Last week, I emailed my doctor and let her know that although I was feeling some improvement, I was not where I wanted to be in terms of controlling my anxiety. She suggested that I increase my dose to 200 mg. That’s the maximum dose of Zoloft. Beyond that, she said she would have to consult with their psychology department before deciding where to go. (She’s family practice.)
I cried. I felt like I was failing. I know it’s not logical, but I felt like it was my fault the Zoloft wasn’t working. I was scared. It’s pretty disheartening to have to keep increasing your meds for months until your doctor tells you that if this doesn’t work, you basically have to start over. I just wanted to feel better. I needed to feel better.
That night, I dutifully counted out 8 of those tiny little 25 mg pills. It seemed like so much. Too much. But I took them. I did it again the next day, and again the day after that. I asked my doctor for larger pills so that I didn’t have to take 8. She filed the prescription change immediately. It’s a total mind game, but taking 2 pills feels better than taking 8.
In the midst of it all, my in-laws arrived for a 7-night stay. Seven nights with my in-laws. I was sure I was going to break.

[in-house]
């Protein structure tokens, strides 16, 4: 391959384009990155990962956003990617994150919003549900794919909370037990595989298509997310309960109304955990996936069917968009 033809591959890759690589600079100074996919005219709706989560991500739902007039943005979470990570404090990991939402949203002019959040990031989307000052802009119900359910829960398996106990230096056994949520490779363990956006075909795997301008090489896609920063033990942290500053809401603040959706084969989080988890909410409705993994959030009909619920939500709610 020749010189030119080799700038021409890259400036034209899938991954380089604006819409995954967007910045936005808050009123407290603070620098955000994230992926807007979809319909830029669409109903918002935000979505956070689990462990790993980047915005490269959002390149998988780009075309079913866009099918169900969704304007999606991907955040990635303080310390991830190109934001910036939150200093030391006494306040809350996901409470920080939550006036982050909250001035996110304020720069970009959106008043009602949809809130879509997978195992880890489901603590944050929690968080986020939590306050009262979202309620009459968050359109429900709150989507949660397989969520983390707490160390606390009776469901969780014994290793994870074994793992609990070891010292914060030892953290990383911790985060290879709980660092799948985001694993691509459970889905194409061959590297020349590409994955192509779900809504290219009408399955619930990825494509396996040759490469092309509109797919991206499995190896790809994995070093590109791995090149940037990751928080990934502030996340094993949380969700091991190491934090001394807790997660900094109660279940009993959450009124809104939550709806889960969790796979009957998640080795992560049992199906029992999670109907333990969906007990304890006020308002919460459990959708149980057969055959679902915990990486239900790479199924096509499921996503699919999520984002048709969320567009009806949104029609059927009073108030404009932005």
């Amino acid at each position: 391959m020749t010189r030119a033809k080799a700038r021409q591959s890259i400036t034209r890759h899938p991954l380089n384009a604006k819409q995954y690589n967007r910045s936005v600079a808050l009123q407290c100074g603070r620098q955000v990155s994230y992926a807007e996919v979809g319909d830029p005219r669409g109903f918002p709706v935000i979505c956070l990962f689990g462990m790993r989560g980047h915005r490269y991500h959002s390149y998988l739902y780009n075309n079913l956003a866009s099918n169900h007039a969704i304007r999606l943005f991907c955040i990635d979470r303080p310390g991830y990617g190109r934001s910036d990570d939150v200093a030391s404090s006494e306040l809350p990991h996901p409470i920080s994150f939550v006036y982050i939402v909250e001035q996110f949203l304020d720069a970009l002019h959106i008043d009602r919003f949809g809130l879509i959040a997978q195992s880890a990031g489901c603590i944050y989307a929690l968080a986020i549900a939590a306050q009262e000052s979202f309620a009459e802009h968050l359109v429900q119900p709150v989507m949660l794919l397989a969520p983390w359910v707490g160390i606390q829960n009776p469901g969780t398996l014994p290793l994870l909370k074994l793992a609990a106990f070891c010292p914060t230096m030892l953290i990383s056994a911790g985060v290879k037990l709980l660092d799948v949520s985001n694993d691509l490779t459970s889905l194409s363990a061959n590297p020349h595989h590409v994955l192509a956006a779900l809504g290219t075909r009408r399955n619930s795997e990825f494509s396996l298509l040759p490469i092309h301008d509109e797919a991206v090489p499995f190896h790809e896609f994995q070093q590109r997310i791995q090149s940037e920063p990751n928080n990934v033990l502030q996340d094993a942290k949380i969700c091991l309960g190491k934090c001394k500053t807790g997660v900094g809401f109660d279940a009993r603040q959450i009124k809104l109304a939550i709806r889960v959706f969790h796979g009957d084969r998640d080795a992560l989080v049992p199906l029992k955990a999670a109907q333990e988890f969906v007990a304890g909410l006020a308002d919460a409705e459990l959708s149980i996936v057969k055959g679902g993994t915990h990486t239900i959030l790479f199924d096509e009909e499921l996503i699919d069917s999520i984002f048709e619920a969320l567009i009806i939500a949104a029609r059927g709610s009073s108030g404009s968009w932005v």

Except I didn’t. I was enjoying myself. We were working on the house, lounging in the back yard, cooking meals, and spending time with Charlotte. On Sunday, I ducked out for a few hours to go clothes shopping for myself—something I very rarely do. We really enjoyed having the help.
The things that usually get to me about them didn’t really get to me. I had a few moments where I struggled not to roll my eyes, but I was able to move past it quickly.
Catch just kind of took it all in. I think she was torn between enjoying the change and wondering when the other shoe would drop. It didn’t.
I feel fantastic. I mean, I either have a head cold or some severe allergies right now and that sucks, but mentally, I am in a place I barely even recognize. I am able to be so much more rational about things. I feel like my emotional response to challenges is more in line with that of a normal human being (whatever that is).
My in-laws leave this afternoon, and although I am grateful that we’ll have our house to ourselves again, I feel like that’s a normal response to having 5 people in 1200 sq feet sharing one bathroom in 100+ degree heat for 8 days. I can’t even imagine how I would have handled that without Zoloft. It’s working. Finally.
I am grateful for so much right now. I don’t think I could have done this without the support of my wife and this easy, affordable access to healthcare. I know how privileged I am to have both of those things, and it saddens me that access to support and healthcare (especially mental health) are privileges in the US. I’m giving that a lot of thought these days, and it’s something that I’ll probably touch on again in the near future.